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SAYING GOODBYE TO HALCYON BIRTH CENTRE

Kathryn Gutteridge – Consultant Midwife, Clinical Lead for Low Risk Care Sandwell & West Birmingham NHS Trust & President Royal College of Midwives

 

Halcyon means denoting a period of time in the past that was idyllically happy and peaceful.

When I first came to work at Sandwell & West Birmingham NHS Trust maternity was very different to how it is now. Part of my passion is involving women in their care and providing them with the best possible environments in which to do that. I have designed a few birth centres or midwifery units to date but after the wonderful success of Serenity Birth Centre I had the chance to influence the design of a freestanding midwifery unit Halcyon Birth Centre. What a joy and a privilege, I cannot describe what that meant to me and how I envisaged the service for families.

Very quickly we saw the building take shape looking as I envisaged ‘a domestic looking place that was not like a hospital’. Parking was easy, access too but more than that the inside was beautiful; in Julie Etchingham Newsreader for ITV who opened it said in her blog:

‘I think I have just visited the most beautiful place in the NHS, and it is not private but part of a service for women and their families.’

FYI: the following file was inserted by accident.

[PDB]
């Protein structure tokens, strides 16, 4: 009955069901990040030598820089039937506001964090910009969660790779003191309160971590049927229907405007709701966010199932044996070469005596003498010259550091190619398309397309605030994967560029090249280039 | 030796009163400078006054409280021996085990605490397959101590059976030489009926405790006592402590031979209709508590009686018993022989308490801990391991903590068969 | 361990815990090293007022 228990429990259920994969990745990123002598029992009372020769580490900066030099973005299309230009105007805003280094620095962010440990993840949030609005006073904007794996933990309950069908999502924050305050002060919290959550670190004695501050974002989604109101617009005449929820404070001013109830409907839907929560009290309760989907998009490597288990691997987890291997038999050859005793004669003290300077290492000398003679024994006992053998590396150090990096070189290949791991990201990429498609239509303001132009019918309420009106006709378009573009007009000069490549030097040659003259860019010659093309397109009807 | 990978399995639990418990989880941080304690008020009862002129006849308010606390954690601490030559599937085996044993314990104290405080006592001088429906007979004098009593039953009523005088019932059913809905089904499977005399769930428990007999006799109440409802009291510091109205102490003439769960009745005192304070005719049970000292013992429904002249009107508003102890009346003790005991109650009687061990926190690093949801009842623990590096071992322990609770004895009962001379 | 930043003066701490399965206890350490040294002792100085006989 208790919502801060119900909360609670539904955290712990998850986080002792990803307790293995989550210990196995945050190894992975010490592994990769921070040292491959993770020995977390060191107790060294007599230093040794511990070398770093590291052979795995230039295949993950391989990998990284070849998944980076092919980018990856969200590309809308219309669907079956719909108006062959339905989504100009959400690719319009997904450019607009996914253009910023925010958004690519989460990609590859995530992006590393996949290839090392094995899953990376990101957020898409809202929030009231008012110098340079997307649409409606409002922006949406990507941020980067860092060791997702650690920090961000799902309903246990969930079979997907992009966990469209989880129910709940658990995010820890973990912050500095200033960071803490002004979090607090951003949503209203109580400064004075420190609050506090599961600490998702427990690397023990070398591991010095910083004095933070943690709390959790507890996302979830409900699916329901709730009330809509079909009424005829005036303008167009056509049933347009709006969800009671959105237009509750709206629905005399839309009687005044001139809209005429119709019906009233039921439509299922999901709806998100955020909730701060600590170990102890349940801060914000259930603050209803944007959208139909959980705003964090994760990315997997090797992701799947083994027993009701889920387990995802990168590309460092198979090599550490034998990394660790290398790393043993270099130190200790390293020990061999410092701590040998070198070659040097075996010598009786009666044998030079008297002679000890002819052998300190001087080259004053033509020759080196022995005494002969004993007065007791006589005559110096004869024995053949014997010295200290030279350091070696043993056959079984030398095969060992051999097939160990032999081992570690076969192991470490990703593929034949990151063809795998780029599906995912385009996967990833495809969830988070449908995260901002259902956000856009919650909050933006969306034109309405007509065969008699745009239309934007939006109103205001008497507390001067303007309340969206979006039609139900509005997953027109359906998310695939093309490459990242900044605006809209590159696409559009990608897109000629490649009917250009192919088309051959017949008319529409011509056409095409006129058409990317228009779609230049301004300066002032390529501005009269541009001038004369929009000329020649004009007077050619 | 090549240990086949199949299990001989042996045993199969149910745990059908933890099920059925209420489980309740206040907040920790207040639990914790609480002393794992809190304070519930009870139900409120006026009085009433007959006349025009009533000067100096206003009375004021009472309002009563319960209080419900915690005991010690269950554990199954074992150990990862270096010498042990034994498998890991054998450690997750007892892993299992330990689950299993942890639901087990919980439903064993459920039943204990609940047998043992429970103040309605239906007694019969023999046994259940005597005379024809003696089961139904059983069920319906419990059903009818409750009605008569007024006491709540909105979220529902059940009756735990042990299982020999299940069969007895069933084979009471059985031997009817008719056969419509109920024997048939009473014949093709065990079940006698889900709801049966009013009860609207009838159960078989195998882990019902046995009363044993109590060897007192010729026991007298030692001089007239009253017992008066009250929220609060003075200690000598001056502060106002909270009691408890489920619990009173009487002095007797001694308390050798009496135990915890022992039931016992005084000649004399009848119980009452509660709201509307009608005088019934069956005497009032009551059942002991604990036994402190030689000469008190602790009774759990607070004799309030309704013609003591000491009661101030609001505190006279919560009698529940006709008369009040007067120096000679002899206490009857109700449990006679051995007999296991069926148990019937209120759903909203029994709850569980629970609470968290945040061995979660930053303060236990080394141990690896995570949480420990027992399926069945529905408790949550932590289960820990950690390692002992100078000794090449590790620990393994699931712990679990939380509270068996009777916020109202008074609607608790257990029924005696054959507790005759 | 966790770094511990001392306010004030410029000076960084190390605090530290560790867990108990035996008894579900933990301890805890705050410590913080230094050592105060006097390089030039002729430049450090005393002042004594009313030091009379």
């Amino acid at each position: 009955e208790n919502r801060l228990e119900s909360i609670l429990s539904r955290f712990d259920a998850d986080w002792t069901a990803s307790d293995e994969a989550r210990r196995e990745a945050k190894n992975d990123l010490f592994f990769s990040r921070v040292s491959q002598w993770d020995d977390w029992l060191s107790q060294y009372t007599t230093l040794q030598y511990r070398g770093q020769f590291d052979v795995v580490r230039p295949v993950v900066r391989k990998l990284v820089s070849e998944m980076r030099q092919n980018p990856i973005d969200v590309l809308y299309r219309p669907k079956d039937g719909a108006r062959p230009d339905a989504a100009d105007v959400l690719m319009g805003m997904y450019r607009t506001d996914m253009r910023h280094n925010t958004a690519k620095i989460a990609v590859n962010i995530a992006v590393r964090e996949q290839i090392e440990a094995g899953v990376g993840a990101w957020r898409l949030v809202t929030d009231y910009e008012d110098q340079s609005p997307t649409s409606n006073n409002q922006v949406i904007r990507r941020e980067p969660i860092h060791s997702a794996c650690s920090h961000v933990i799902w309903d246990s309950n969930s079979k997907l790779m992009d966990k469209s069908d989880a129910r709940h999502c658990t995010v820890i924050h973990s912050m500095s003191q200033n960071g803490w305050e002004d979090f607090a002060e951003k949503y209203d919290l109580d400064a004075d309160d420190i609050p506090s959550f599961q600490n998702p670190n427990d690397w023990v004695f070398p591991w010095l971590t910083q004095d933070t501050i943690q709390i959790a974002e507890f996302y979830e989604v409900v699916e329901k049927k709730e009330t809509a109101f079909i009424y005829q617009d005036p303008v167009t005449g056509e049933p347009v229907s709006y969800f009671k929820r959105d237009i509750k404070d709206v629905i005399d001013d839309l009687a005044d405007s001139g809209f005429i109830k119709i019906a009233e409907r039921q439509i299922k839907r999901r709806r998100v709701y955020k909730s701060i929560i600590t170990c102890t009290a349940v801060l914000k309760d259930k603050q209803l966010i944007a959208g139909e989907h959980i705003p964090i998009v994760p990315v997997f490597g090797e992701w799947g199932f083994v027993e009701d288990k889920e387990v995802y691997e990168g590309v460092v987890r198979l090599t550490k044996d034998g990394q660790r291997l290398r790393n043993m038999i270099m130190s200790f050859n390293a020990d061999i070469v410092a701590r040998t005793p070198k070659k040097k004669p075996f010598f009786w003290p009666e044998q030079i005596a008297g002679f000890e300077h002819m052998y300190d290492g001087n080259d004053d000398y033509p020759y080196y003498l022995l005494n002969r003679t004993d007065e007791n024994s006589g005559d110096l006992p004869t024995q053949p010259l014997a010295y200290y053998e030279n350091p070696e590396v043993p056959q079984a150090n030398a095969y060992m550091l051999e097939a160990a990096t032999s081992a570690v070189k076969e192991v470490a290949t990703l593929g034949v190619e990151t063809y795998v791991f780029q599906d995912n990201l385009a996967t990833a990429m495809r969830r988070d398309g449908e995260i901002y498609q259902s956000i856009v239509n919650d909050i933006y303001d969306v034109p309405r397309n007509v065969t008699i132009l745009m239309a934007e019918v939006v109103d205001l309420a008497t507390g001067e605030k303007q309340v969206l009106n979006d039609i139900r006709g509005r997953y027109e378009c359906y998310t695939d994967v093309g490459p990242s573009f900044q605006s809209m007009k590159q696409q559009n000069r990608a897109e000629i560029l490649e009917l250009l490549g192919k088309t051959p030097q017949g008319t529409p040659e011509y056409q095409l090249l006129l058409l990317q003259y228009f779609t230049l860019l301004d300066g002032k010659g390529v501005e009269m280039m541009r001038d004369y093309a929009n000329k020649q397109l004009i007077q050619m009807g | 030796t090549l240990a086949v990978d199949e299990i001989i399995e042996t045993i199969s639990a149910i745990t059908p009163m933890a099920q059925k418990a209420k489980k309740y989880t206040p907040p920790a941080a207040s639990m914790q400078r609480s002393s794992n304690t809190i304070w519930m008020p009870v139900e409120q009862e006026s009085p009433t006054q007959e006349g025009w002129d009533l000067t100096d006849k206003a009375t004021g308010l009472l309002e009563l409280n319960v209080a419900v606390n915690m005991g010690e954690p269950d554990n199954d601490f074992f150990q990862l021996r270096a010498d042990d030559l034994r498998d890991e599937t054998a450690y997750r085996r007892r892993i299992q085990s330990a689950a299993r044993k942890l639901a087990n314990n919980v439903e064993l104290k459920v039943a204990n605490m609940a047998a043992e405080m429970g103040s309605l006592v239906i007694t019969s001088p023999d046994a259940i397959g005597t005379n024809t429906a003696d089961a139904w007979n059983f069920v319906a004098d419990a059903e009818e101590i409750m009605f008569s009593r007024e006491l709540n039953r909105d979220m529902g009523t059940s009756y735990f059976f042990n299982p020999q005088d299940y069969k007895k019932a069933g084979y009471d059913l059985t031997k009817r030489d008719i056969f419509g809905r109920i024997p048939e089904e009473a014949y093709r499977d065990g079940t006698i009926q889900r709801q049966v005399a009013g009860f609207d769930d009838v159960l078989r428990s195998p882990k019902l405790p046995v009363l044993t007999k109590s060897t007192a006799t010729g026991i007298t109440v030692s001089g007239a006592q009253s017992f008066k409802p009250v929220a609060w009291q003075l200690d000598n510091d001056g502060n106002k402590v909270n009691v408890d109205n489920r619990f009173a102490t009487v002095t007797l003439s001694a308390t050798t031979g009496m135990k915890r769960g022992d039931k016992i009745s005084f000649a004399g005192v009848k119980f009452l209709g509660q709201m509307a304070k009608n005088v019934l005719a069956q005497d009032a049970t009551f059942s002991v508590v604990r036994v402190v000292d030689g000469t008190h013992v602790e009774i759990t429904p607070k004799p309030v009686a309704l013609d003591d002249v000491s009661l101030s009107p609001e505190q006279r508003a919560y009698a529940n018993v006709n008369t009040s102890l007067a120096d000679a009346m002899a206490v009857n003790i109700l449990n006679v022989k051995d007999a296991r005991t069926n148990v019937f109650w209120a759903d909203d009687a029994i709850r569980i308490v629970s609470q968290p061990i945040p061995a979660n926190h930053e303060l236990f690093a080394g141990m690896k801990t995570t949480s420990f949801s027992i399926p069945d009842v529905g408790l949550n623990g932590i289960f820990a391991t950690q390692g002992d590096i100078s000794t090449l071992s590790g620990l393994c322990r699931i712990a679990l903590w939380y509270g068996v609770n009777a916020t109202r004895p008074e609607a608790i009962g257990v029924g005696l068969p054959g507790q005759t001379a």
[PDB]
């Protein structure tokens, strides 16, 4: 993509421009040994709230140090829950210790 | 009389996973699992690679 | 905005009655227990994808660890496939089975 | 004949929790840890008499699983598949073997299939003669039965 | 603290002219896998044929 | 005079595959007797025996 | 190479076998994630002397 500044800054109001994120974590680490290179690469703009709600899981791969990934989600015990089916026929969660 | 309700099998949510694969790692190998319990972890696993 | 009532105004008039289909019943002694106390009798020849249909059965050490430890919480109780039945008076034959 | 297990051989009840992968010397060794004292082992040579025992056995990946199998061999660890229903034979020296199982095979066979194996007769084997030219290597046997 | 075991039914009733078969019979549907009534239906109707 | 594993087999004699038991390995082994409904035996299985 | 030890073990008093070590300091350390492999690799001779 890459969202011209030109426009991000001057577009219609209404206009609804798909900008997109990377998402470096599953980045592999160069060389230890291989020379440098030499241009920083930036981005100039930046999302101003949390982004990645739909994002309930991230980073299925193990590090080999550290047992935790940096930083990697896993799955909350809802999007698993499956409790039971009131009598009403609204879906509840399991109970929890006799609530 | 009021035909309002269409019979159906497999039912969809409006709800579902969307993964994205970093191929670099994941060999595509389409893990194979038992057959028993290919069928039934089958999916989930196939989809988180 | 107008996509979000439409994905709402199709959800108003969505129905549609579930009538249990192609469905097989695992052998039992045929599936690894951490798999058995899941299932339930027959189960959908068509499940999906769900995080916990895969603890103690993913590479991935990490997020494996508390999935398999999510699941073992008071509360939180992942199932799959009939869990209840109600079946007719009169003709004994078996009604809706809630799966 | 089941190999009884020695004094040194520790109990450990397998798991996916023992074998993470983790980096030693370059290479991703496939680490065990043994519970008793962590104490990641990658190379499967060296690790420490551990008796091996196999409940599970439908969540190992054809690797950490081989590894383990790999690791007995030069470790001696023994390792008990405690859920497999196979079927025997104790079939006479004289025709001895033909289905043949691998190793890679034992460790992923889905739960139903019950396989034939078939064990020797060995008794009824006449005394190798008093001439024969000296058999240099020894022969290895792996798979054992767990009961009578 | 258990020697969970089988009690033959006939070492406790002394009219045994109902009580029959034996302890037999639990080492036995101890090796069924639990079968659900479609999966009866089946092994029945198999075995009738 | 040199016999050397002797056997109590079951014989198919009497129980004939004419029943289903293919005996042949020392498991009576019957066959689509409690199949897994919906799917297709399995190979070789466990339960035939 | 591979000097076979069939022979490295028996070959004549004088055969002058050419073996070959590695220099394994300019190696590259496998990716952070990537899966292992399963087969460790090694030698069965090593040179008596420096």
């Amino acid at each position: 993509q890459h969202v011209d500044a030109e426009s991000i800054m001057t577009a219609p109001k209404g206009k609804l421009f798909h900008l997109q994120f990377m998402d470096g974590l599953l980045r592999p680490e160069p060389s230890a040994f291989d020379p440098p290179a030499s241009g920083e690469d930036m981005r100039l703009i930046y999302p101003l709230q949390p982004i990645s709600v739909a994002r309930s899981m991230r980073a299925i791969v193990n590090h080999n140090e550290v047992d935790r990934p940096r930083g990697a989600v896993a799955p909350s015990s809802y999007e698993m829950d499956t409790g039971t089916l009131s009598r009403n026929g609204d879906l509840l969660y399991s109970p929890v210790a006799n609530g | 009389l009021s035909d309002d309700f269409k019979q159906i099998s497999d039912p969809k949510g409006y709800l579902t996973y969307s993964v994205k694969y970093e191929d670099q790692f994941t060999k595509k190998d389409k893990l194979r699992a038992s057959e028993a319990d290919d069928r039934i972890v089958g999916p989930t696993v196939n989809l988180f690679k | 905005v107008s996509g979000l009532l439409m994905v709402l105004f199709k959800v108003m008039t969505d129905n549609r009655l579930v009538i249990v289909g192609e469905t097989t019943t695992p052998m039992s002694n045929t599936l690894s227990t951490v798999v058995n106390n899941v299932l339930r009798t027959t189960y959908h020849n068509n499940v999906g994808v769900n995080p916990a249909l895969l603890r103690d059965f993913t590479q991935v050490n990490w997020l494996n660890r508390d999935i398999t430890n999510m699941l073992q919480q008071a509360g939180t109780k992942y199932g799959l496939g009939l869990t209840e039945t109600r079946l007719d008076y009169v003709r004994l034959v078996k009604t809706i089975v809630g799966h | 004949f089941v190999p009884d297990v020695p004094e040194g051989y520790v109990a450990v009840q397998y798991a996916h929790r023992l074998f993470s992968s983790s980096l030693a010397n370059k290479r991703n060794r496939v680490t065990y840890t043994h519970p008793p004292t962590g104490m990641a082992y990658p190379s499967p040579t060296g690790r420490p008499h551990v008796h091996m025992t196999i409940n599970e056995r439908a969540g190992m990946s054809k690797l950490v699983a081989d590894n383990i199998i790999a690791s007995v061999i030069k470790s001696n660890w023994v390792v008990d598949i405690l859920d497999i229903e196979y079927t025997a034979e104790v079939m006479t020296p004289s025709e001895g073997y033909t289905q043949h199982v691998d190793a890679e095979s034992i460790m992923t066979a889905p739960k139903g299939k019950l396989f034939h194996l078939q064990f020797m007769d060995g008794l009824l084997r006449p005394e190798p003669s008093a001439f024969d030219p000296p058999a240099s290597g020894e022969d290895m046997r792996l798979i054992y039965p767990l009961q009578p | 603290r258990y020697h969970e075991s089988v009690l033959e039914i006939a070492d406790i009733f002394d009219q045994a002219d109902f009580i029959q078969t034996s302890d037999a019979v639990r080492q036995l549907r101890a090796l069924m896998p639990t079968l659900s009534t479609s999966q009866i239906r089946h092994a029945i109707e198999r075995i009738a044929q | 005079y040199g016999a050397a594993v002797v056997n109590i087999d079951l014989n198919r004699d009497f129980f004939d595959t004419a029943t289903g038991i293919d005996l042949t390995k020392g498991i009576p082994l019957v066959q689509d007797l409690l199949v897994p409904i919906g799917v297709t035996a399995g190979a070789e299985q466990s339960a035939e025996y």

It was more than beautiful it was built to high specifications but to ensure that midwives and women with their families had a space that birth would flourish. That was in 2011; very quickly it was part of our facilities in maternity and somewhere specifically for women who lived in Sandwell to birth as required by Sandwell Health Scrutiny Committee. We could now offer women four choices to birth their babies and we were proud to have more birthing pools than any other maternity within 50 miles, 9 in total.

I realised quite quickly that other maternity services were interested in what we were doing and our complete approach to birth. We wrapped our philosophy around our families and made sure that we listened to them at all times; in fact on Serenity Birth Centre and at Halcyon Birth Centre we have placed a visitor’s book on our reception and encourage everyone to tell us what they thought. We even hosted a Royal Visit where Princess Anne as Patron of the Royal College of Midwives left us her words and thanks.

Over the last 7 years we have hosted approximately 72 visits from other maternity providers and 16 of those have been international visitors. We have met with Professors of Midwifery from New Zealand, Australia and Canada, directors of services from China, Scotland, Southern Ireland and Guernsey to name but a few. We have even hosted a delegation from the whole of Denmark’s Royal Colleges of Obstetrics and Midwifery where 25 delegates met with our clinical director and myself to discuss our model and philosophy of care. We have enabled student and qualified midwives from the UK and across Europe to have their own elective placement to experience our model of care.